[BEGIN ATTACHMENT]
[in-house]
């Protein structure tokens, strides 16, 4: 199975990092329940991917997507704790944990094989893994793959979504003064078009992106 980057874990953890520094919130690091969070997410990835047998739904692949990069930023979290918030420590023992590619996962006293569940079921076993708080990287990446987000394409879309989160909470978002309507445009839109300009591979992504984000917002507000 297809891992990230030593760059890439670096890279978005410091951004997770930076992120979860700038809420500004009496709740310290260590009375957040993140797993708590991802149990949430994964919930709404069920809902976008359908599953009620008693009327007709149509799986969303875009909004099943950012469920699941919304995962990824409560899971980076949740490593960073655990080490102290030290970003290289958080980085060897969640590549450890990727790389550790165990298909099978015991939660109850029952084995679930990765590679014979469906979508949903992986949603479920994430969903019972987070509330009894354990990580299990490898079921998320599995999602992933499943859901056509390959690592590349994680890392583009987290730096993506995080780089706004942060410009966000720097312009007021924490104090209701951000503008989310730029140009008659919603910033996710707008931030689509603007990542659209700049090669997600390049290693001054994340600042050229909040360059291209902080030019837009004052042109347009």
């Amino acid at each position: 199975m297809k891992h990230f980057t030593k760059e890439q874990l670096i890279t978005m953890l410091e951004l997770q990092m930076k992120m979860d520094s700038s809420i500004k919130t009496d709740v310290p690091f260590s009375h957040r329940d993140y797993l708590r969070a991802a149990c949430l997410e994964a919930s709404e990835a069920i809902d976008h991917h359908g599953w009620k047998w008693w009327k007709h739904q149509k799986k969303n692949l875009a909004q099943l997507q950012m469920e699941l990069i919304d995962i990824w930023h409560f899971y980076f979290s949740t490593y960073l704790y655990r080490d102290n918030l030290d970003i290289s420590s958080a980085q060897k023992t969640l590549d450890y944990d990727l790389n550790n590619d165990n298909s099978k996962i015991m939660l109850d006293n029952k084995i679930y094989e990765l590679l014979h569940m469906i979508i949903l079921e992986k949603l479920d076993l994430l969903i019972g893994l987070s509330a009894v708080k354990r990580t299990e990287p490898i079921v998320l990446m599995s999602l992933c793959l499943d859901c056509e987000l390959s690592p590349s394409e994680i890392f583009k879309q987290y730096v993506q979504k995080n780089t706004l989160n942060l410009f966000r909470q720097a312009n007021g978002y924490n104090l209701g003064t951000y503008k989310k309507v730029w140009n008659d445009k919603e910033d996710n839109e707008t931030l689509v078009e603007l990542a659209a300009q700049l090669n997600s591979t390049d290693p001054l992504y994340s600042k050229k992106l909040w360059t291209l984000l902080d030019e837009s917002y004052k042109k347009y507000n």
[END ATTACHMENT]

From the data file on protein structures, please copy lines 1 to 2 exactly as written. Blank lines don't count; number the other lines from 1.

[in-house]
């Protein structure tokens, strides 16, 4: 199975990092329940991917997507704790944990094989893994793959979504003064078009992106 980057874990953890520094919130690091969070997410990835047998739904692949990069930023979290918030420590023992590619996962006293569940079921076993708080990287990446987000394409879309989160909470978002309507445009839109300009591979992504984000917002507000 297809891992990230030593760059890439670096890279978005410091951004997770930076992120979860700038809420500004009496709740310290260590009375957040993140797993708590991802149990949430994964919930709404069920809902976008359908599953009620008693009327007709149509799986969303875009909004099943950012469920699941919304995962990824409560899971980076949740490593960073655990080490102290030290970003290289958080980085060897969640590549450890990727790389550790165990298909099978015991939660109850029952084995679930990765590679014979469906979508949903992986949603479920994430969903019972987070509330009894354990990580299990490898079921998320599995999602992933499943859901056509390959690592590349994680890392583009987290730096993506995080780089706004942060410009966000720097312009007021924490104090209701951000503008989310730029140009008659919603910033996710707008931030689509603007990542659209700049090669997600390049290693001054994340600042050229909040360059291209902080030019837009004052042109347009």